# [FOM] Consistency v. reflection, and the truth of the Godel-sentence

Torkel Franzen torkel at sm.luth.se
Fri May 30 01:04:28 EDT 2003

Neil says:

>If one uses Torkel's explanations of A(x), B(x) and t, and substitutes, it
>might appear that the universally quantified biconditional is logically
>true, and not just a non-logical theorem of PA---until one realizes that
>what PA would be providing is the proof that the value of t is (x)A(x)
>itself. But since, in the overall discussion, PA is one of the values that
>can be taken by the system-variable S, one has to ask whether Torkel's
>challenge would have any point under the assumption that PA is
>inconsistent.

My "challenge" consisted in the simple observation that

(x)( B(x) <-> x is a proof in S of G)

is provable in (a weak subsystem of) PA. Hence, when you claim that
B(_n) could be false even if n is a proof in S of G, you are rejecting
this theorem.  You now add that on the assumption that PA is
inconsistent, the point of [something] becomes moot. If we assume that
PA is inconsistent, we must indeed question a great many arguments.

>Agreed. But the truth-predicate-eschewing proof of G from the assumption
>"S is consistent" is very, very long and would not serve as a plausible
>regimentation of what is called the "semantical argument" for [the truth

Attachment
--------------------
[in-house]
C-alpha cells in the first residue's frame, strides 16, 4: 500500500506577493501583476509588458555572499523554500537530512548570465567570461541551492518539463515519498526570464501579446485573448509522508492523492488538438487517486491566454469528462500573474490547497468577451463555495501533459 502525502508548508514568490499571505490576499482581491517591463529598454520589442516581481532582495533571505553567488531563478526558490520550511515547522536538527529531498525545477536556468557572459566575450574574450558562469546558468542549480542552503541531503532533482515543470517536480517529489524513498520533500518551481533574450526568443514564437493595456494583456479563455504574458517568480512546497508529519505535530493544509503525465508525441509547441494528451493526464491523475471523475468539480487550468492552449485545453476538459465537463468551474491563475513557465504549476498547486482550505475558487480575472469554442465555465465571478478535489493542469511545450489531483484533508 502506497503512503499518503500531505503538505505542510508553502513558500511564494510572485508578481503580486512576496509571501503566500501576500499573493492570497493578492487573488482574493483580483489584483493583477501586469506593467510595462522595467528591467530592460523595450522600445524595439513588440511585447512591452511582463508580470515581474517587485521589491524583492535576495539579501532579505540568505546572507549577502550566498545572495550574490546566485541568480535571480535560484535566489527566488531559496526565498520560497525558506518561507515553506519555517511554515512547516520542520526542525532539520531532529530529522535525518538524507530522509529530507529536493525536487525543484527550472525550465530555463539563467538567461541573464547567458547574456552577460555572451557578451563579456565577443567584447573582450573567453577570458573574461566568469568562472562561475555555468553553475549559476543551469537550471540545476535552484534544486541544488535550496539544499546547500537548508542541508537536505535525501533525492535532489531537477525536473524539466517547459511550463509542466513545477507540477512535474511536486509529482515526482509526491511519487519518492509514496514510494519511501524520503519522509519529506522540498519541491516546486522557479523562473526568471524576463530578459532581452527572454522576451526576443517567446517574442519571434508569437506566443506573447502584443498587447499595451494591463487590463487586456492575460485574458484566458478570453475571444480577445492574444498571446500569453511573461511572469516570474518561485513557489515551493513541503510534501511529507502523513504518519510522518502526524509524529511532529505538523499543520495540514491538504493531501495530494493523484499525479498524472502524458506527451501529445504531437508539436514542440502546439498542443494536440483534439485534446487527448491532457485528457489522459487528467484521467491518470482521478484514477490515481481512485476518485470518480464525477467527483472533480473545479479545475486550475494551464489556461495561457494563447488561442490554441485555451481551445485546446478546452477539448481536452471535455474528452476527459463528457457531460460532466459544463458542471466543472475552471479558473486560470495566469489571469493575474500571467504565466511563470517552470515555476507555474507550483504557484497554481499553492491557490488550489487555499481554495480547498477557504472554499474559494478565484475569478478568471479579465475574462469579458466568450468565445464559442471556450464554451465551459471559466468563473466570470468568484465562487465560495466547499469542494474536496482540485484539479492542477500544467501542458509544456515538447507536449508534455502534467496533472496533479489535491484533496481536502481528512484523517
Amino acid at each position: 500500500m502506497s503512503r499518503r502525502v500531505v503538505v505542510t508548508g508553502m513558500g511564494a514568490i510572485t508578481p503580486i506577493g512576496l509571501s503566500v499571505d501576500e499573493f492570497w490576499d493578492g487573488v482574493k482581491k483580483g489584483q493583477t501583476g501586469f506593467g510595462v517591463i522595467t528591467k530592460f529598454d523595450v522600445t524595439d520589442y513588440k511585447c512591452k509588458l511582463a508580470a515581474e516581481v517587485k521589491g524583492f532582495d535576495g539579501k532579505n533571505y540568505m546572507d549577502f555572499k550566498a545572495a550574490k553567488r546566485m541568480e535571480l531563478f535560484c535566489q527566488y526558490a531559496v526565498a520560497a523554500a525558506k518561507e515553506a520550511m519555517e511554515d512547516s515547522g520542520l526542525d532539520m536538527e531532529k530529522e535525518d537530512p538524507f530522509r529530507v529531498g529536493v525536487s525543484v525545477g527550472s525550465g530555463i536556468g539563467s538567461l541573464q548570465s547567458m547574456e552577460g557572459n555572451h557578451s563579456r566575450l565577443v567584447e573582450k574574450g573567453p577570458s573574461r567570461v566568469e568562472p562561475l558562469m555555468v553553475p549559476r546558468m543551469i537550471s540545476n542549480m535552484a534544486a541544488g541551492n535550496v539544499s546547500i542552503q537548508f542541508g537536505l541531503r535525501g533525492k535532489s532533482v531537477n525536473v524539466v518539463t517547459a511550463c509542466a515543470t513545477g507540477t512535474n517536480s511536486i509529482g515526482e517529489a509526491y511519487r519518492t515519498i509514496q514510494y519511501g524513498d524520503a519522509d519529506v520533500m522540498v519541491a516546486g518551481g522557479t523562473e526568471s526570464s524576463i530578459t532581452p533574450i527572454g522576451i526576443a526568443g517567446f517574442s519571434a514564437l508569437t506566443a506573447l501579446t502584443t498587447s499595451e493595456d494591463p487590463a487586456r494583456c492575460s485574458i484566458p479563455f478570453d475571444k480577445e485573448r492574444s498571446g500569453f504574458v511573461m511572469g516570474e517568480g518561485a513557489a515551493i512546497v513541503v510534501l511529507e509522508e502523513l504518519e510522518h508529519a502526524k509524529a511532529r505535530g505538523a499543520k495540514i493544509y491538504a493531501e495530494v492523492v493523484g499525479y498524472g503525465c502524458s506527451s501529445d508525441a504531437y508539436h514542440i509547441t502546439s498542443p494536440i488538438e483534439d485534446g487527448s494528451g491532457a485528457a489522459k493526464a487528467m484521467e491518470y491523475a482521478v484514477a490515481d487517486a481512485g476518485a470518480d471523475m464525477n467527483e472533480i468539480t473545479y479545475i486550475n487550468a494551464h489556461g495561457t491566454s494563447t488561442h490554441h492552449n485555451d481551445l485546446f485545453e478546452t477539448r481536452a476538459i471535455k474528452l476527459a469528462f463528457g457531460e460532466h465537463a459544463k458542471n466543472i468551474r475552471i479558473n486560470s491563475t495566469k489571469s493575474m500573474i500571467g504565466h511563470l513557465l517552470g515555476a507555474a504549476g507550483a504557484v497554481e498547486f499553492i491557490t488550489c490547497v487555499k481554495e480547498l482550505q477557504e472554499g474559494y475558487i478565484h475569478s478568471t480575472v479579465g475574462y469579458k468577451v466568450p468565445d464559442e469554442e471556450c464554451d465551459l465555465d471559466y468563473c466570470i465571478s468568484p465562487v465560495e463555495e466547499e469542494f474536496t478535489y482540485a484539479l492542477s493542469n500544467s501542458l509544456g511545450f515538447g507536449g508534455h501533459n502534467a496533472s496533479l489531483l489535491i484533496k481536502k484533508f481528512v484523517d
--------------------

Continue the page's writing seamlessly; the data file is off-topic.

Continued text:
>of] G.

Questions of length aside, no proof of G from the assumption "S is
consistent" can amount to an argument for the truth of G, since it
only shows "if S is consistent then G". Such proofs apply equally to
theories S for which we have no idea whether or not G is true.

>I am suggesting that the
>semantical argument provides (for those who go in for it) an alternative
>way, and that it is best regimented by use of the uniform reflection
>principle for p.r. sentences, this principle being adopted in an extension
>of S.

Again, this only amounts to a proof of "if A then G", where A is some
conjunction of instances of your reflection principle. It does not yield
any semantical argument, in your sense of an argument "designed to help
one understand why asserting G would be the right thing to do".

>In my Mind paper, I was urging (b) as a route that could be taken by a
>deflationist who wished to capture the essential structure of the
>so-called semantical argument for [the truth of] G.

A proof of "if [a conjunction of instances of your reflection
principle] then G" by itself yields no grounds whatever for accepting
G. So the question then, from a deflationist point of view, is how the
reflection principle can be justified without invoking the notion of
truth.

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Torkel Franzen